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In the paper “Consequences of Faster Alignment of Sequences” by Amir Abboud, Virginia Vassilevska Williams, and Oren Weimann which appeared in ICALP 2014 and is available here the following version of the integer 3-SUM conjecture is stated.

Conjecture 1 (3-SUM Conjecture) In the Word RAM model with words of $O(\log n)$ bits, any algorithm requires $n^{2−o(1)}$ time in expectation to determine whether three sets $A,B,C \subset \{−n^3,\ldots,n^3\}$ with $|A| = |B| = |C| = n$ integers contain three elements $a∈A,b∈B,c∈C$ with $a+b+c=0.$

Not being an expert I have the following question.

How is this restriction to the set of integers with absolute value $\leq n^3$ justified? Is this in some sense hardest and other cases can be solved if this case is solved?

Remark: I suppose a ground set of size $O(n^3)$ is dense in the sense that a lot of triple candidates cannot be ruled out, but I imagine there are more spread out sets which may have similar properties.

Edit 2: Changed the focus of the question.

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The smaller this upper bound is, the easier the problem becomes. In particular, if the range is $m$, then the problem can be solved in $O(m \log m)$ time using FFT. It is impressive/interesting that the authors were able to show that the problem is still quadratically nasty for numbers that are "slightly" larger than quadratic.

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    $\begingroup$ Thanks for the pointer to the FFT. By "slightly larger" than quadratic what exactly do you refer to? If the range is $m=2n^3+1,$ as it is here the FFT complexity is $O(n^3 \log n)$ but the naive search complexity of forming pairs from $A,B$ and looking sums up in $C$ is still $O(n^2)$. $\endgroup$ – kodlu Jul 10 at 0:04
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    $\begingroup$ The bound $2n^3+1$ is polynomial in $n$, whereas it is not at all obvious that the problem could be reduced even to subexponential-sized numbers. That's why it's impressive. This is why Sariel calls the numbers "slightly" larger than quadratic. $\endgroup$ – Lieuwe Vinkhuijzen Jul 10 at 6:54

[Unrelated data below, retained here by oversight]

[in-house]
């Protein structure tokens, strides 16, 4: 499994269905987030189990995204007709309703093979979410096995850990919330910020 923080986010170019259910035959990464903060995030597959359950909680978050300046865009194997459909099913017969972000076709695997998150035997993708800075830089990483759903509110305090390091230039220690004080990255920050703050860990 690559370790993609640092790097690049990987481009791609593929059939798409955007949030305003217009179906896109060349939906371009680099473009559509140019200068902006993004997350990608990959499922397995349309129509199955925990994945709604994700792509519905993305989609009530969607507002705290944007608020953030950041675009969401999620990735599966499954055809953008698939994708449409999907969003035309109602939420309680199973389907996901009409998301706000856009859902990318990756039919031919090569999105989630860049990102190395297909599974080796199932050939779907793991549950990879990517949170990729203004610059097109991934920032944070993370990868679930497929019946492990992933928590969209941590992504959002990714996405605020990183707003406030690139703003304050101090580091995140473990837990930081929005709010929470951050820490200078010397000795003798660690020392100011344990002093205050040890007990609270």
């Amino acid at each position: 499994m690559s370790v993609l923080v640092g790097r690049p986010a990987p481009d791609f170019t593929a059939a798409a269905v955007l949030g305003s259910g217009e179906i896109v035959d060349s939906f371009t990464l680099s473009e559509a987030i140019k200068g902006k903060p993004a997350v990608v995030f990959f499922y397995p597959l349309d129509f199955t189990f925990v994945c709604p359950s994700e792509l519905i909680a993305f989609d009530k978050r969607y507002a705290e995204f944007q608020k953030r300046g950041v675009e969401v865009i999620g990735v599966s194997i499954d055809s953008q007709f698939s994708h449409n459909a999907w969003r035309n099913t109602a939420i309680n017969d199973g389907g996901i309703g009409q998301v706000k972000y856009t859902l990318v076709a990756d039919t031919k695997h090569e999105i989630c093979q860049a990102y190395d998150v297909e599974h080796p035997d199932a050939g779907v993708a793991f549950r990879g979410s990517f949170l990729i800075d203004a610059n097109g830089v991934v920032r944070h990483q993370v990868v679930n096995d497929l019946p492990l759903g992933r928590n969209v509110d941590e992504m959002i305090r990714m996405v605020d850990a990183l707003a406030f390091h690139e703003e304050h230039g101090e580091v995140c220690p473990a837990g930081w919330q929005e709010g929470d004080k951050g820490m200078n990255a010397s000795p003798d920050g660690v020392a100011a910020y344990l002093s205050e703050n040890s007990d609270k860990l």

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    $\begingroup$ Yes. FFT is no longer relevant if the numbers are bigger than $n^2$, but it says something about the problem: The problem is easy if the numbers are small. As such, the question becomes, how large the numbers have to be before the problem becomes quadratic? As a constructive example consider subset sum - it is an NP Complete/Hard problem, but only if the numbers are exponentially large... $\endgroup$ – Sariel Har-Peled Jul 11 at 4:33
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    $\begingroup$ Thanks Sariel, that's clearer to me now. $\endgroup$ – kodlu Jul 11 at 4:49
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I believe I can partially answer your question as to why the bounds of $\{-n^3, ..., n^3\}$ are justified.

This paper by Pătraşcu mentions that for 3SUM over any bounded universe of integers of size $u >> n^3$, the universe size can be hashed down to $O(n^3)$ while maintaining the expected $O(n^2)$ run time for 3SUM. Therefore, to prove that 3SUM can be solved in expected time $O(n^{2 - \varepsilon})$ over every universe size $u$ of integers, it suffices to give an algorithm that solves 3SUM on every universe of size $O(n^3)$ in expected time $O(n^{2 - \varepsilon})$.

Pătraşcu doesn't directly give this reduction, but states that the techniques of this paper can be used to perform such a hashing.

I have been reading this paper, but I haven't quite figured out the details of this reduction.

I hope this helps!

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